It’s easy for me to decide that The Edukators was my favorite film we dealt with in this class. The way it melded its elements together—the musical direction led by artists like Franz Ferdinand and Jeff Buckley, the landscape provided by the view of the Alps, its dialogue between socialist and capitalist messages, and their light insertions of romance and humor, all these played wonderfully in the film. More than anything, this film manages to remain relevant through its portrayal of economic activism and revolution as a silent war between the poor and the rich—a war that is still continuing to this day.
From a surface level, Weinggartner’s film focuses on three friends, the Edukators, who break into rich people’s houses and take one of the owners hostage to prevent him from revealing their truths. It would seem like The Edukators would be a violent film, but it actually tackled the discourse between youthful idealism and older pragmaticism very peacefully. Jan and Peter’s method doesn’t involve theft nor violence, but rather to move furniture around—a creative manifesto that forces isolated rich people, detached from reality, to see how their greed has hurt other people. But I can’t help but call into question their modus operandi. Is this technique the best one to push for their cause, or is it just a superfluous method? Though their movement managed to disturb the rich, did it, as implied by their alias, educate them?
The director, Weinggartner, also used his own experience during his time as a former activist to convey his message. We can see snippets of this in his use of storytelling for Hardenberg to really show a genuine experience. For instance, Hardenberg’s life is a great example of how someone, even a rebellious student, can subtly fall into the practices and lifestyles he is against. For Hardenberg, and many other people, he started to see the changes as a necessity (for his safety, for his family), until all of a sudden, he became the person he was, at some point, so infuriated by.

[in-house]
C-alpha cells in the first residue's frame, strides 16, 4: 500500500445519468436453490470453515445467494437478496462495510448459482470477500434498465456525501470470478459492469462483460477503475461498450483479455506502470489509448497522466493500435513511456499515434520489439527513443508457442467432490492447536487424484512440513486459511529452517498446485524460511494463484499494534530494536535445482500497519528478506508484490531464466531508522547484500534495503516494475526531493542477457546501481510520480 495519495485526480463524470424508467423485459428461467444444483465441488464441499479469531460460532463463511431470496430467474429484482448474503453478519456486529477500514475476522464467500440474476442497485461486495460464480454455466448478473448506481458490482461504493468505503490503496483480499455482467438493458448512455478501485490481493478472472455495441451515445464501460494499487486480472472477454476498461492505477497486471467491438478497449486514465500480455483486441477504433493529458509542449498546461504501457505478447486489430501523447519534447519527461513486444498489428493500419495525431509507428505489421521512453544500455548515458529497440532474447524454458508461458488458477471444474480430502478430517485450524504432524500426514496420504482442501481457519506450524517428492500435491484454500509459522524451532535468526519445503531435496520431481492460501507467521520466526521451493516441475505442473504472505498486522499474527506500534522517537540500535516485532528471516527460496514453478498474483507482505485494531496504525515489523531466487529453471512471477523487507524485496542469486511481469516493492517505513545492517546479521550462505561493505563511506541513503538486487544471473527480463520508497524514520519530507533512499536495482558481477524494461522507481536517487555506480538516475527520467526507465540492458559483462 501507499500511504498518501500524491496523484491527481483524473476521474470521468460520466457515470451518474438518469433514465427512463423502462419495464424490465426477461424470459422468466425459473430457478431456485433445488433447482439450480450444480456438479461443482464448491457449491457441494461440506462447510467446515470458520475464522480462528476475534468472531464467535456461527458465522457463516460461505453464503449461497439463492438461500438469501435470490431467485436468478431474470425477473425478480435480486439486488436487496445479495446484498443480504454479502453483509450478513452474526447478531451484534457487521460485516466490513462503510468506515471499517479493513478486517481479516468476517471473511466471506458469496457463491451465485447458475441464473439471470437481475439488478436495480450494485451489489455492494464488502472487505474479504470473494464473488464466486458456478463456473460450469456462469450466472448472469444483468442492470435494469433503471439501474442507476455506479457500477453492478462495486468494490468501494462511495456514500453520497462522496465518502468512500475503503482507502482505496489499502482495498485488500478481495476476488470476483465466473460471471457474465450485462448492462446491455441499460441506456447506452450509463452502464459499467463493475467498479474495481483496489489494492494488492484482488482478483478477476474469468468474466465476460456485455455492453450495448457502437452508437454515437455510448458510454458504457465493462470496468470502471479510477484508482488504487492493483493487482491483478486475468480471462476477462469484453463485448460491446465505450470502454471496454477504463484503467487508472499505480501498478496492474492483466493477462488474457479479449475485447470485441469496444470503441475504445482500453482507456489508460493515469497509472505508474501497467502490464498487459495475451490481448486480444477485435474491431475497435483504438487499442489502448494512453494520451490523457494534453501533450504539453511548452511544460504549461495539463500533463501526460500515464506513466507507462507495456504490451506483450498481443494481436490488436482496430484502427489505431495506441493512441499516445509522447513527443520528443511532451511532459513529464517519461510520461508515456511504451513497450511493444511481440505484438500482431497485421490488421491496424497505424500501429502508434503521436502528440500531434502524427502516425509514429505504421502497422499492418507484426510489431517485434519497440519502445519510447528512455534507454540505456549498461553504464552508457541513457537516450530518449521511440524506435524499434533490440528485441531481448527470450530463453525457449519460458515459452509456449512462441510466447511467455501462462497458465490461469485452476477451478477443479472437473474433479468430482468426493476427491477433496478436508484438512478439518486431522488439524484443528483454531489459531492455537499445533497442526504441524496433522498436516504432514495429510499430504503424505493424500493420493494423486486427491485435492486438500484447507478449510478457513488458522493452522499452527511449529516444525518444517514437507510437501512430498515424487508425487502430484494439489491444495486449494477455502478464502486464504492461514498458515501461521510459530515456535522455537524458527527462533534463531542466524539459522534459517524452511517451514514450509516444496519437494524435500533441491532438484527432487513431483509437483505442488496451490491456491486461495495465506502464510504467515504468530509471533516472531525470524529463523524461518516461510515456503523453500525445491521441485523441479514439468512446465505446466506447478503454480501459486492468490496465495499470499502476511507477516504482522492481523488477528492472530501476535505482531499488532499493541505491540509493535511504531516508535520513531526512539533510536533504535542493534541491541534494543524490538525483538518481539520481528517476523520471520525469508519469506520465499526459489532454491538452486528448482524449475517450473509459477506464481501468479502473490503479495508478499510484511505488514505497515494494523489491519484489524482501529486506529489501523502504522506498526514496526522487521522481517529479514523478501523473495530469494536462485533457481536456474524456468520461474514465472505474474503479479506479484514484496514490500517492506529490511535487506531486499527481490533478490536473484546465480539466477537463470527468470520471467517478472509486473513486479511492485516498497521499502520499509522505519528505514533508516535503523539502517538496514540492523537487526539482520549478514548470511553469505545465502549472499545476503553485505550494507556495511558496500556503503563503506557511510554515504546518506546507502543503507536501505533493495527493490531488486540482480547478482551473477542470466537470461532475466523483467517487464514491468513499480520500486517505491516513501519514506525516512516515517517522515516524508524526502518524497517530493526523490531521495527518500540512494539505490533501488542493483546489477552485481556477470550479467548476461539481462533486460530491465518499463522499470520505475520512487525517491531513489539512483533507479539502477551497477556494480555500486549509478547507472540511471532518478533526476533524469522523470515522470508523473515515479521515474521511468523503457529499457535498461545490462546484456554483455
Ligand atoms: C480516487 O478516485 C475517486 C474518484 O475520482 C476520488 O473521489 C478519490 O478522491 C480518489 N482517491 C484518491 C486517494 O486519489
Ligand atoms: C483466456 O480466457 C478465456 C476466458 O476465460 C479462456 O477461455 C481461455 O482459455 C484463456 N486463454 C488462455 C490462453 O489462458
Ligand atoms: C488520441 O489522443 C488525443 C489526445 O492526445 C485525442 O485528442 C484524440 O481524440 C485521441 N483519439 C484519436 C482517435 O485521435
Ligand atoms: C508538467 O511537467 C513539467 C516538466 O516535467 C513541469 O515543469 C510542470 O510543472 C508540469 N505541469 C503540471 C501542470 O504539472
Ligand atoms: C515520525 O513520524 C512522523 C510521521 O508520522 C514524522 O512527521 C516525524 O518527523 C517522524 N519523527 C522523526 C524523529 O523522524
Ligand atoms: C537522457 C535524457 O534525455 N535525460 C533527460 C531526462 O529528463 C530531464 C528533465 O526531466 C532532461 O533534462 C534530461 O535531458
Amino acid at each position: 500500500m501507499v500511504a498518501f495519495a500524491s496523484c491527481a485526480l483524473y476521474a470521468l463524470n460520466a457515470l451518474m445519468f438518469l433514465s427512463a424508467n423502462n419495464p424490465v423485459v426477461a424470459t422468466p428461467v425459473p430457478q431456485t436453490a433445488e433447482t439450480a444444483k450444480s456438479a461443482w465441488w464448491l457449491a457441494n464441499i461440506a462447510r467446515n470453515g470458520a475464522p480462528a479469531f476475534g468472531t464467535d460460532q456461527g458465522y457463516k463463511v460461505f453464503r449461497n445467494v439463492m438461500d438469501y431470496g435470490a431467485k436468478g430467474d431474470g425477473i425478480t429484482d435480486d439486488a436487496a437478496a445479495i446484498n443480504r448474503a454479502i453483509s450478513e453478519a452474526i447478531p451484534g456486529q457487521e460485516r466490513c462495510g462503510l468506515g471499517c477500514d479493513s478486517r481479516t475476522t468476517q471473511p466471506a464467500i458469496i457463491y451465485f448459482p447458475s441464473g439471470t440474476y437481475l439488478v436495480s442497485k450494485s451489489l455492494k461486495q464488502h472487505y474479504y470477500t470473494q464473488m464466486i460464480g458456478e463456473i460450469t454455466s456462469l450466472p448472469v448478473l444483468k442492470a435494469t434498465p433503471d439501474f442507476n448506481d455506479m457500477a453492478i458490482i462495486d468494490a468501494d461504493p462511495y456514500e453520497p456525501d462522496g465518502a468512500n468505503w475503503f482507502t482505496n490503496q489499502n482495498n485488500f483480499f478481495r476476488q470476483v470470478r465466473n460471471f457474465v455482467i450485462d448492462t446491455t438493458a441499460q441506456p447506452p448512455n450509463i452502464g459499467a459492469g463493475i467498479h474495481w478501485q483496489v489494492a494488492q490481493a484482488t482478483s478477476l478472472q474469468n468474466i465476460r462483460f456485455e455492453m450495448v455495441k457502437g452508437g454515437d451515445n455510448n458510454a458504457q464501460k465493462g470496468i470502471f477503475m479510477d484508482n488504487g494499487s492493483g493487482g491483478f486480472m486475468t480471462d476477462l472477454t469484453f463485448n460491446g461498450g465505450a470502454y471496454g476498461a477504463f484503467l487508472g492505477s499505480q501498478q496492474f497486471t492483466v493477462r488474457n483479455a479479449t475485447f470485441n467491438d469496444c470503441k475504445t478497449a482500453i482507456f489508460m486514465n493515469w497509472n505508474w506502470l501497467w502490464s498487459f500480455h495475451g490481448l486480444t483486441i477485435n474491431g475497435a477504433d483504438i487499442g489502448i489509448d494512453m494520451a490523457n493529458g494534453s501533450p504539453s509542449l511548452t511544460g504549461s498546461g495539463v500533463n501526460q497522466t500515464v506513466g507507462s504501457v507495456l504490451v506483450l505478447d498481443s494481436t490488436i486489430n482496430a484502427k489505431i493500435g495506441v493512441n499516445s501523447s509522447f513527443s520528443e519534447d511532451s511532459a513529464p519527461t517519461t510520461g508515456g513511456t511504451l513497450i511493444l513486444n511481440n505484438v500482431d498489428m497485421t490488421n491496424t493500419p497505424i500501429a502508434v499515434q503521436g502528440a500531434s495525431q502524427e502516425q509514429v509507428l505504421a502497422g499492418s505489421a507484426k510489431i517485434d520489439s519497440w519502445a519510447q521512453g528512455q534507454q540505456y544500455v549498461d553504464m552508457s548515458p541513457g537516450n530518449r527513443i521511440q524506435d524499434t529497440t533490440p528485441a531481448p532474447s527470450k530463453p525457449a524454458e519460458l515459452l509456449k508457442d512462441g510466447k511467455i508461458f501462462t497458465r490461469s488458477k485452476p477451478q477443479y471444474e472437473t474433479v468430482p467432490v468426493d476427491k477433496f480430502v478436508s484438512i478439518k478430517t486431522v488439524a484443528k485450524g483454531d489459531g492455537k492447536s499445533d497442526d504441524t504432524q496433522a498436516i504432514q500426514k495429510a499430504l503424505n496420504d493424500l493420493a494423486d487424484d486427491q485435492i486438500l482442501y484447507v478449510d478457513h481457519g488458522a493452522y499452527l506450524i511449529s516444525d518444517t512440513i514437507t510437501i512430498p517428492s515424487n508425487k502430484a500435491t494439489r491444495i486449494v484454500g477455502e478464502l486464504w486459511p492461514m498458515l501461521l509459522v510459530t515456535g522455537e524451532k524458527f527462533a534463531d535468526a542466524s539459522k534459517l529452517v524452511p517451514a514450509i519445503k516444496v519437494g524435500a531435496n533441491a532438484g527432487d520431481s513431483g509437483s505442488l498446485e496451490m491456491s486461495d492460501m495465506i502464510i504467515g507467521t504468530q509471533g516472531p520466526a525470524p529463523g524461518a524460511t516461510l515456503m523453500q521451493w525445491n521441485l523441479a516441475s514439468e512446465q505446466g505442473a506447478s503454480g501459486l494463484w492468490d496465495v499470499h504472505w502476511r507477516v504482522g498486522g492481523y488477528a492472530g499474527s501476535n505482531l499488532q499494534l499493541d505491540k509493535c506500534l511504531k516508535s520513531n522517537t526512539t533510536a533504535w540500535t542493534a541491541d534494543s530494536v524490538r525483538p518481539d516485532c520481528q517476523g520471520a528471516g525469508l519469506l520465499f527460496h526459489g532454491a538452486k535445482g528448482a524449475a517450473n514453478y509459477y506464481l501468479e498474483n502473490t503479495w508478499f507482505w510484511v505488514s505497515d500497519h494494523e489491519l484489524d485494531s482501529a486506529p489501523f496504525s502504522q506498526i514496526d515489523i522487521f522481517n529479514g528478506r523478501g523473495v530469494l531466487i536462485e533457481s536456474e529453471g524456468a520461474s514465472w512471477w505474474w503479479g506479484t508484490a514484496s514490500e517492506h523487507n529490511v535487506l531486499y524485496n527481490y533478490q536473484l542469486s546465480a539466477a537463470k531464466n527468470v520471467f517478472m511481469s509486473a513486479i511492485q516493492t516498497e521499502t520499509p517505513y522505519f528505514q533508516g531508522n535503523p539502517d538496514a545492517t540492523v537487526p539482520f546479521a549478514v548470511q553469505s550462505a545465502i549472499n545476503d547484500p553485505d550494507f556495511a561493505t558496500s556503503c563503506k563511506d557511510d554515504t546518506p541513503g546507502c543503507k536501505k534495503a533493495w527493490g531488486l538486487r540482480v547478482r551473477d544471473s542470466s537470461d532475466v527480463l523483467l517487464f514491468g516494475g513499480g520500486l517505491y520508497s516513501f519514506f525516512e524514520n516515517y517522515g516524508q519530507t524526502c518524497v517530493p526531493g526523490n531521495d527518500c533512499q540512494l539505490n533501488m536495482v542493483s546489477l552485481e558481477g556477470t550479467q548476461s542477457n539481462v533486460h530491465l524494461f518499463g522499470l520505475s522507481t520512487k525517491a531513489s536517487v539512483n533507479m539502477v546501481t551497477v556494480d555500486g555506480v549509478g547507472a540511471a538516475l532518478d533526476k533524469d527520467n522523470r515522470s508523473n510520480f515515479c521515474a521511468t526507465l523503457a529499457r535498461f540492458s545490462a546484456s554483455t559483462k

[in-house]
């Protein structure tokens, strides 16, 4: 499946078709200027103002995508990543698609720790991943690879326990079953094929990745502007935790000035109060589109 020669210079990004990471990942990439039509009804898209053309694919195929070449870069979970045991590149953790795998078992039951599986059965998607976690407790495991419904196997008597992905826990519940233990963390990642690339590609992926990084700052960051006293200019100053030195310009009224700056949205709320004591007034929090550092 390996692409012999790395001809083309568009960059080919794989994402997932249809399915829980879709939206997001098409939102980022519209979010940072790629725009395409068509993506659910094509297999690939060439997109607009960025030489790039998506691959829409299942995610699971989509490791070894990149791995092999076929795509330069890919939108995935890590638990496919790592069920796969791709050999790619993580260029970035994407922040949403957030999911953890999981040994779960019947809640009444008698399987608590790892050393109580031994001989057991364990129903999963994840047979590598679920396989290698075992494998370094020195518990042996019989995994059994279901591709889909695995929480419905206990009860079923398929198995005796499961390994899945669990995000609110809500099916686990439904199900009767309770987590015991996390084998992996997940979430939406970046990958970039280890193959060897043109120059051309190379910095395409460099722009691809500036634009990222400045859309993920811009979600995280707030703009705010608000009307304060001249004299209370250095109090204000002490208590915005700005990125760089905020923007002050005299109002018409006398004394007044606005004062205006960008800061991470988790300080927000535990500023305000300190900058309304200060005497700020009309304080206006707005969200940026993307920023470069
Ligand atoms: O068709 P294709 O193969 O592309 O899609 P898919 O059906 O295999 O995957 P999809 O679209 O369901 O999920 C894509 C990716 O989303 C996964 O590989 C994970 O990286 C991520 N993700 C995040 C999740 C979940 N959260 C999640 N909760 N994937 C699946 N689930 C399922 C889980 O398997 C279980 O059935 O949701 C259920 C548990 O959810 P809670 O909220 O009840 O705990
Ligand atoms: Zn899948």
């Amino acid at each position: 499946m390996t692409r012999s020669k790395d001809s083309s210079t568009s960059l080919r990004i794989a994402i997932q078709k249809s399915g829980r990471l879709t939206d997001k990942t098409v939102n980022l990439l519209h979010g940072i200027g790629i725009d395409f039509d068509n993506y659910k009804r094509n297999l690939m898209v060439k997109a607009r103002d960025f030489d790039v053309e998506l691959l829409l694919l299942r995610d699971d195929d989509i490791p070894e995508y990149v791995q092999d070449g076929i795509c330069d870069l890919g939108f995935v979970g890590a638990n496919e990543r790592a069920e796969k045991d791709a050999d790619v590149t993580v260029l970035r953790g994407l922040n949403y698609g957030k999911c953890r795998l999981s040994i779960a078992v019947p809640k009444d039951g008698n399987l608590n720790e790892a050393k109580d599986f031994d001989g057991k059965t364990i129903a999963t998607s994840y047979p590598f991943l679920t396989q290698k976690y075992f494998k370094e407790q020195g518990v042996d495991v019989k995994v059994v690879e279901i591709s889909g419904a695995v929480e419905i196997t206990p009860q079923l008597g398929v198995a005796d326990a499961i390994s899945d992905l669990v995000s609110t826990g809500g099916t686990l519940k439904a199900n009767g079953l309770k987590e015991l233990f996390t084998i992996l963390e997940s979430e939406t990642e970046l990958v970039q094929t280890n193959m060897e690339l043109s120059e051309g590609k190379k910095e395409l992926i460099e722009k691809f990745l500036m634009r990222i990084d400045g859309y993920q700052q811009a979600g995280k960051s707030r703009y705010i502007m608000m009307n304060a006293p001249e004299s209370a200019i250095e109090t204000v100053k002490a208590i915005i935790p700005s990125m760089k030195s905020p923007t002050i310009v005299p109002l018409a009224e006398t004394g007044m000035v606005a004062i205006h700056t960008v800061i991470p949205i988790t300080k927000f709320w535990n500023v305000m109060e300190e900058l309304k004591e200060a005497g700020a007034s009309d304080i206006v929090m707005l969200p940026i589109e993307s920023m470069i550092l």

Despite its heavy implications on political and socialist movements, The Edukators still managed to be a comedic film that places value on relationships, both romantic and platonic. The love story between Jan and Jule provides a sort of side story, of a man who falls in love with his best friend’s girlfriend. This love triangle is similar to the one portrayed in A Woman is a Woman, though played a lot more realistically than the French musical. But it becomes a sore point for the trio, especially when it gets in the way of how they go about their mission to get themselves out of the mess they created. Obviously, the film holds many similar political semblance as Daniel Bruhl’s other film he starred in, Good Bye, Lenin!, but it varies in that it places importance on this friendship and their measures of action, contrary to Good Bye, Lenin!
The film also shows scenes of the Alps and the landscape surrounding it. This homage to culture is also seen in Trollhunter’s portrayal of the Norwegian landscape and L’Avventura’s scenes shot all around Italy. More importantly, these three films’ use of landscape indicates an element of isolation, a choice to be away from reality and civilization. Overall, The Edukators’ acts on a socialist message designed not just for Germans, but all people, through its use of storytelling, art, and love.